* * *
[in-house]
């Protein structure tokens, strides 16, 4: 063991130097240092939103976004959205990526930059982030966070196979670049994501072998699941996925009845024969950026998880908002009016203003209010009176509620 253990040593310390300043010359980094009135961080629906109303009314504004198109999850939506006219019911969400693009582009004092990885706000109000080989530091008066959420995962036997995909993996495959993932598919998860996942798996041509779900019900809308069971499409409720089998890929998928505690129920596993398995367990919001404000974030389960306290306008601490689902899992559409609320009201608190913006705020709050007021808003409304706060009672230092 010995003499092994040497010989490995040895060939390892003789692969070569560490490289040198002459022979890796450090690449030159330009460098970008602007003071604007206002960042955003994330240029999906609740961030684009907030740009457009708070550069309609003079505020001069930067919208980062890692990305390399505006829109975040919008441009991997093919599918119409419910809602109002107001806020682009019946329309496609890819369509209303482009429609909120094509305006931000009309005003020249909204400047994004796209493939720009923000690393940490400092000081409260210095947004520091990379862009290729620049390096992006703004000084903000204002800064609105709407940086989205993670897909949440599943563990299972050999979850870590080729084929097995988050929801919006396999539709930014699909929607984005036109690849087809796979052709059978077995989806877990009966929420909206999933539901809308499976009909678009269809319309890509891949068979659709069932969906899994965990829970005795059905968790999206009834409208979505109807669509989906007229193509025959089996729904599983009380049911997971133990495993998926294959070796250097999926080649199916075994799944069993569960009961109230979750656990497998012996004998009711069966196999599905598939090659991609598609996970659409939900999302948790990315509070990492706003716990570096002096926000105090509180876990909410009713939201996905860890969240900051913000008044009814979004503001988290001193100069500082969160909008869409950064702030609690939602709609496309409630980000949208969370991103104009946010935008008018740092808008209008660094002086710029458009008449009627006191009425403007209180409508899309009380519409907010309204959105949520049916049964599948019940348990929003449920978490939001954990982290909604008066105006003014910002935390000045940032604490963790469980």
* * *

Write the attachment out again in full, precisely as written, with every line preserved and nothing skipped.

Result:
[in-house]
């Protein structure tokens, strides 16, 4: 063991130097240092939103976004959205990526930059982030966070196979670049994501072998699941996925009845024969950026998880908002009016203003209010009176509620 253990040593310390300043010359980094009135961080629906109303009314504004198109999850939506006219019911969400693009582009004092990885706000109000080989530091008066959420995962036997995909993996495959993932598919998860996942798996041509779900019900809308069971499409409720089998890929998928505690129920596993398995367990919001404000974030389960306290306008601490689902899992559409609320009201608190913006705020709050007021808003409304706060009672230092 010995003499092994040497010989490995040895060939390892003789692969070569560490490289040198002459022979890796450090690449030159330009460098970008602007003071604007206002960042955003994330240029999906609740961030684009907030740009457009708070550069309609003079505020001069930067919208980062890692990305390399505006829109975040919008441009991997093919599918119409419910809602109002107001806020682009019946329309496609890819369509209303482009429609909120094509305006931000009309005003020249909204400047994004796209493939720009923000690393940490400092000081409260210095947004520091990379862009290729620049390096992006703004000084903000204002800064609105709407940086989205993670897909949440599943563990299972050999979850870590080729084929097995988050929801919006396999539709930014699909929607984005036109690849087809796979052709059978077995989806877990009966929420909206999933539901809308499976009909678009269809319309890509891949068979659709069932969906899994965990829970005795059905968790999206009834409208979505109807669509989906007229193509025959089996729904599983009380049911997971133990495993998926294959070796250097999926080649199916075994799944069993569960009961109230979750656990497998012996004998009711069966196999599905598939090659991609598609996970659409939900999302948790990315509070990492706003716990570096002096926000105090509180876990909410009713939201996905860890969240900051913000008044009814979004503001988290001193100069500082969160909008869409950064702030609690939602709609496309409630980000949208969370991103104009946010935008008018740092808008209008660094002086710029458009008449009627006191009425403007209180409508899309009380519409907010309204959105949520049916049964599948019940348990929003449920978490939001954990982290909604008066105006003014910002935390000045940032604490963790469980």